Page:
Among the Oyster Perpetuals, the Datejust 41 and the Pearlmaster 39 were presented at Baselworld 2016 with the fewest updates, and that’s because the pair were earlier outfitted with Rolex’s new caliber 3235 which, like the aforementioned caliber 3255, also benefits from the Chronergy escapement, among a host of technologies for which Rolex has secured 14 patents. Where the Datejust 41 remains a relatively subdued affair (even considering its inflated 41-millimeter case size), the diamond-festooned Pearlmaster 39, also labeled a Datejust, is ostentatious and quite an unabashed display of Rolex’s expertise at gem-setting.
A less conspicuous proposition is the Lady-Datejust 28. Housed in a new 28-millimeter case finished in either yellow or Everose Rolesor (Rolesor is Rolex’s combination of steel and 18-carat gold), the piece isn’t short on techie items too as it runs on the caliber 2236. This movement drew attention upon its release in 2014 for Rolex’s use of Syloxi, the brand’s proprietary name for hairsprings made of silicon — a material that in the last couple of years has been adopted by big-name watch brands for its rigidity, lightness, and non-magnetic and friction-free qualities.
Celebrating a milestone at the last Baselworld was the Day-Date, which marks its 60th anniversary this year. Available in 40-millimeter or 36-millimeter cases and a variety of dial treatments that include a full-on bling diamond décor, the model’s larger version gets to wear Rolex’s signature green color on its dial — one of the brand’s traditional methods in identifying special editions.
On the surface, there seem to be no significant changes to the Yacht-Master and, especially, the Explorer. The former has gone vintage (and subtle) by way of an Everose Rolesor case and bracelet that are combined with a “tropical” dial, the latter sees longer hands and its trademark 3, 6, and 9 numerals, as well as its hour markings and hands, coated in a lusher luminescent material called Chromalight.
But, just like all of Rolex’s Baselworld releases this year, the Yacht-Master and Explorer now carry the brand’s latest — and higher-standard — certification for accuracy, which Rolex calls “Superlative Chronometer” rating. First announced at the annual Swiss watch spectacle in 2015, the new designation proves that a finished Rolex piece has passed through several of the company’s testing processes determining accuracy, power reserve capacity, waterproofing, and self-winding operation. The series of tests, Rolex asserts, sets more stringent standards than those observed by the watchmaking industry — and every new Rolex is tagged with this stamp. Now what does this rating says about a watch? That it will be accurate to within two seconds every 24 hours.
Obviously, such a Superlative Chronometer rating — getting an industry-recognized chronometer certificate alone is already daunting — does not hurt the reappearance of the Air-King in Rolex’s menu. Long regarded as the entry-level Rolex, the Air-King has now shed this tag, returning this year in a large 40-millimeter, soft-iron anti-magnetic case. With prominent military-style markings on the dial, it is now pitched as an aviator’s watch.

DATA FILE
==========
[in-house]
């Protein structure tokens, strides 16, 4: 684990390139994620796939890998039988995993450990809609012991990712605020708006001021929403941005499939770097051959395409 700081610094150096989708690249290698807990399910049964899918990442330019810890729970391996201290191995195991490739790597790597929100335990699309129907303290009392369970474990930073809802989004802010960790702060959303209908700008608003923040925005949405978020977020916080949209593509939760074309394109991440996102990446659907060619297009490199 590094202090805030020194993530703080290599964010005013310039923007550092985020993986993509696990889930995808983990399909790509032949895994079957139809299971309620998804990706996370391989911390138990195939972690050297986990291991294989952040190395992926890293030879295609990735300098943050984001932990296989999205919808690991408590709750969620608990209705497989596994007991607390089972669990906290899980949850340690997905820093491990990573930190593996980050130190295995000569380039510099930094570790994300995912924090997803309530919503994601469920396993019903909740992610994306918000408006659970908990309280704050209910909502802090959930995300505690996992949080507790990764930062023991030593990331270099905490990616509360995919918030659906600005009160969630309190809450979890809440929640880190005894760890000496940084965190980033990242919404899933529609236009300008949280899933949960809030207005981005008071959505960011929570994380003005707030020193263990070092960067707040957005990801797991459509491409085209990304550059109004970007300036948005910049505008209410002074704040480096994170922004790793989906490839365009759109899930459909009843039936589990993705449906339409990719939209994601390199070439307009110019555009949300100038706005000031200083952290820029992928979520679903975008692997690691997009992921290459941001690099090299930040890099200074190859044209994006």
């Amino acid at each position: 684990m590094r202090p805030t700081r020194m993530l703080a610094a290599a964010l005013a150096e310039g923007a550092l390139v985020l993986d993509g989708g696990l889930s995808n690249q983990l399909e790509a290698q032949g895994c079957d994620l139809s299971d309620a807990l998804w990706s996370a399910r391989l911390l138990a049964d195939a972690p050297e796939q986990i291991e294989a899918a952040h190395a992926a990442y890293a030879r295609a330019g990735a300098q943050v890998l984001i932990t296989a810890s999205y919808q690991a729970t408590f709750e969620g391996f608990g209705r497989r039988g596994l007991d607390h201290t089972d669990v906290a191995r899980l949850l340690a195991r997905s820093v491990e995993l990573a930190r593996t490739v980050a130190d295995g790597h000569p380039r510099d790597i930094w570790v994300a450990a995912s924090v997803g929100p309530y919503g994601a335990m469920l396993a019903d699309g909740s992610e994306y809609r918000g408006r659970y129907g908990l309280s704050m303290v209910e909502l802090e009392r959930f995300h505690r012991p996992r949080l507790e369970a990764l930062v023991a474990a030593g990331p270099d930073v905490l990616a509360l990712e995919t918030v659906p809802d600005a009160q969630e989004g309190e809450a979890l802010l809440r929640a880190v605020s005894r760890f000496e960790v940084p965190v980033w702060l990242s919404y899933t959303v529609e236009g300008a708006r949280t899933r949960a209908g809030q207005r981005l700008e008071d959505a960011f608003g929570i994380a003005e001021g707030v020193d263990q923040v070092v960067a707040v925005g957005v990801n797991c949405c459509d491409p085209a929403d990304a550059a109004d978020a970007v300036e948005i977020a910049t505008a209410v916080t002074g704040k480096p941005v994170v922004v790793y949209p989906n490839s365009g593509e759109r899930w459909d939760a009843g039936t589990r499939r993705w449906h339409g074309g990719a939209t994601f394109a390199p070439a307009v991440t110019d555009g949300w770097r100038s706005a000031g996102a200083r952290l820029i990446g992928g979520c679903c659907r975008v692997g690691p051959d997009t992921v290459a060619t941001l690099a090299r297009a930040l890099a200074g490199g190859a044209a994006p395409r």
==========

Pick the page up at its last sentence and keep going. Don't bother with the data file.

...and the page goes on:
However, it is not the Air-King’s re-positioning that created a buzz in the watch community, rather the adventurous design of the watch’s dial. Mixed with the five-minute-interval countdown markings are large, Explorer-type 3, 6, 9 numerals and an inverted triangle at 12 o’clock, as well as a green second hand and Rolex typeface. A bright yellow Crown logo then adds another layer to the black dial. For many Rolex purists and watch forum denizens, the mishmash of elements is jarring.
But it’s in instances like this when personally seeing and holding a particular timepiece proves invaluable, and thankfully The Rolex Experience generously offered this. Because served up on the table the new Air-King isn’t as raucous as photos (or even videos) might otherwise suggest. The polished white-gold numerals usually reflect surrounding images, and so are wont to blend with the satin black dial. The effect is that the five-minute markers stand out as these do not have to compete with the larger numerals. The green-and-yellow color scheme provide contrast to the package, not competition. If Rolex had intended to hype up the new Air-King’s introduction, it succeeded.
In contrast, there was nothing equivocal regarding the arrival of the new Cosmograph Daytona — rarely are the horologist press and watch guys as gushing over a new timepiece. Credit here goes to Rolex, which, for the past five years or so, had teased the market on whether it would build this latest version or not.
The buzz started in 2011 when Rolex, after having finally updated the 2000 version of the Daytona, fitted its new-at-the-time ceramic bezel on the watch. Immediately, the clamor for a steel “panda” version — recalling the coveted “Paul Newman” piece — began and only got louder with each passing year. Though the new Daytona has finally been released, it appears Rolex isn’t done with teasing. The first 2016 Daytonas are only beginning to trickle into the marketplace. The fact that samples were presented in Shanghai, made available to guests for up-close scrutiny and obligatory wrists shots, only raises their desirability.
Such a reception is phenomenal, considering that the updates for the 2016 version, which sports the succeeding reference number from the 2000 model, are cosmetic. The new model gets a ceramic black bezel and black subdials (black-on-black and blue dial versions are available, too), but powering it is the same caliber 4130 that saw duty in the 2000 update. Of course, that the watch is now housed in steel — as opposed to the more recent Everose Rolesor or platinum — and an Oyster case at that, only adds to its purity. Sturdy shells do birth beauty, especially when this beauty takes the form of really precise, utterly waterproof wristwatches. Rolex offers a different kind of oyster, but like Bourdain, you’ll be hooked.